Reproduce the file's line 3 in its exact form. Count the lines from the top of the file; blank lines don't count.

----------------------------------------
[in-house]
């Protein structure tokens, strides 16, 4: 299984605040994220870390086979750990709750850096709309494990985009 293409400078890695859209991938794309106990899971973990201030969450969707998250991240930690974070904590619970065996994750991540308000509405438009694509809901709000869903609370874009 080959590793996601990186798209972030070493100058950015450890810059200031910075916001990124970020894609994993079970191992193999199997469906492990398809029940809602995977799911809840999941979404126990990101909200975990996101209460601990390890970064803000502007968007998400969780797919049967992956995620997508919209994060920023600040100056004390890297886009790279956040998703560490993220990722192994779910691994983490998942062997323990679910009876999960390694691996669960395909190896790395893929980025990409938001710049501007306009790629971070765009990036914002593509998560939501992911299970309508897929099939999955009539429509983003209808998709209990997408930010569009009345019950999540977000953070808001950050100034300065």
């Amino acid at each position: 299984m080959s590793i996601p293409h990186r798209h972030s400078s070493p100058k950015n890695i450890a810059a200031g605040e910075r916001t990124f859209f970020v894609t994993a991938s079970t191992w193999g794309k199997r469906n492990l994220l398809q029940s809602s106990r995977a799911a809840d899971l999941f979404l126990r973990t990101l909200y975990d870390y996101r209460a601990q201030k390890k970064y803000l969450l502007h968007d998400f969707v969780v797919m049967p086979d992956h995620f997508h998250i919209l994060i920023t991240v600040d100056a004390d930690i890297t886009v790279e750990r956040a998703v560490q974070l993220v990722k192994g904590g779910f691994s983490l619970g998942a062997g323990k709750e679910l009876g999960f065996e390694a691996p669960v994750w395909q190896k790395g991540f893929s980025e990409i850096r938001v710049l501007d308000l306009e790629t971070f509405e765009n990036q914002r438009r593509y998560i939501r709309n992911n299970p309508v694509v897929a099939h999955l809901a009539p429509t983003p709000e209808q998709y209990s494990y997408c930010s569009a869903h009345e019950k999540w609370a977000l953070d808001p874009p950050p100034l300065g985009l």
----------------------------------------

């Amino acid at each position: 299984m080959s590793i996601p293409h990186r798209h972030s400078s070493p100058k950015n890695i450890a810059a200031g605040e910075r916001t990124f859209f970020v894609t994993a991938s079970t191992w193999g794309k199997r469906n492990l994220l398809q029940s809602s106990r995977a799911a809840d899971l999941f979404l126990r973990t990101l909200y975990d870390y996101r209460a601990q201030k390890k970064y803000l969450l502007h968007d998400f969707v969780v797919m049967p086979d992956h995620f997508h998250i919209l994060i920023t991240v600040d100056a004390d930690i890297t886009v790279e750990r956040a998703v560490q974070l993220v990722k192994g904590g779910f691994s983490l619970g998942a062997g323990k709750e679910l009876g999960f065996e390694a691996p669960v994750w395909q190896k790395g991540f893929s980025e990409i850096r938001v710049l501007d308000l306009e790629t971070f509405e765009n990036q914002r438009r593509y998560i939501r709309n992911n299970p309508v694509v897929a099939h999955l809901a009539p429509t983003p709000e209808q998709y209990s494990y997408c930010s569009a869903h009345e019950k999540w609370a977000l953070d808001p874009p950050p100034l300065g985009l």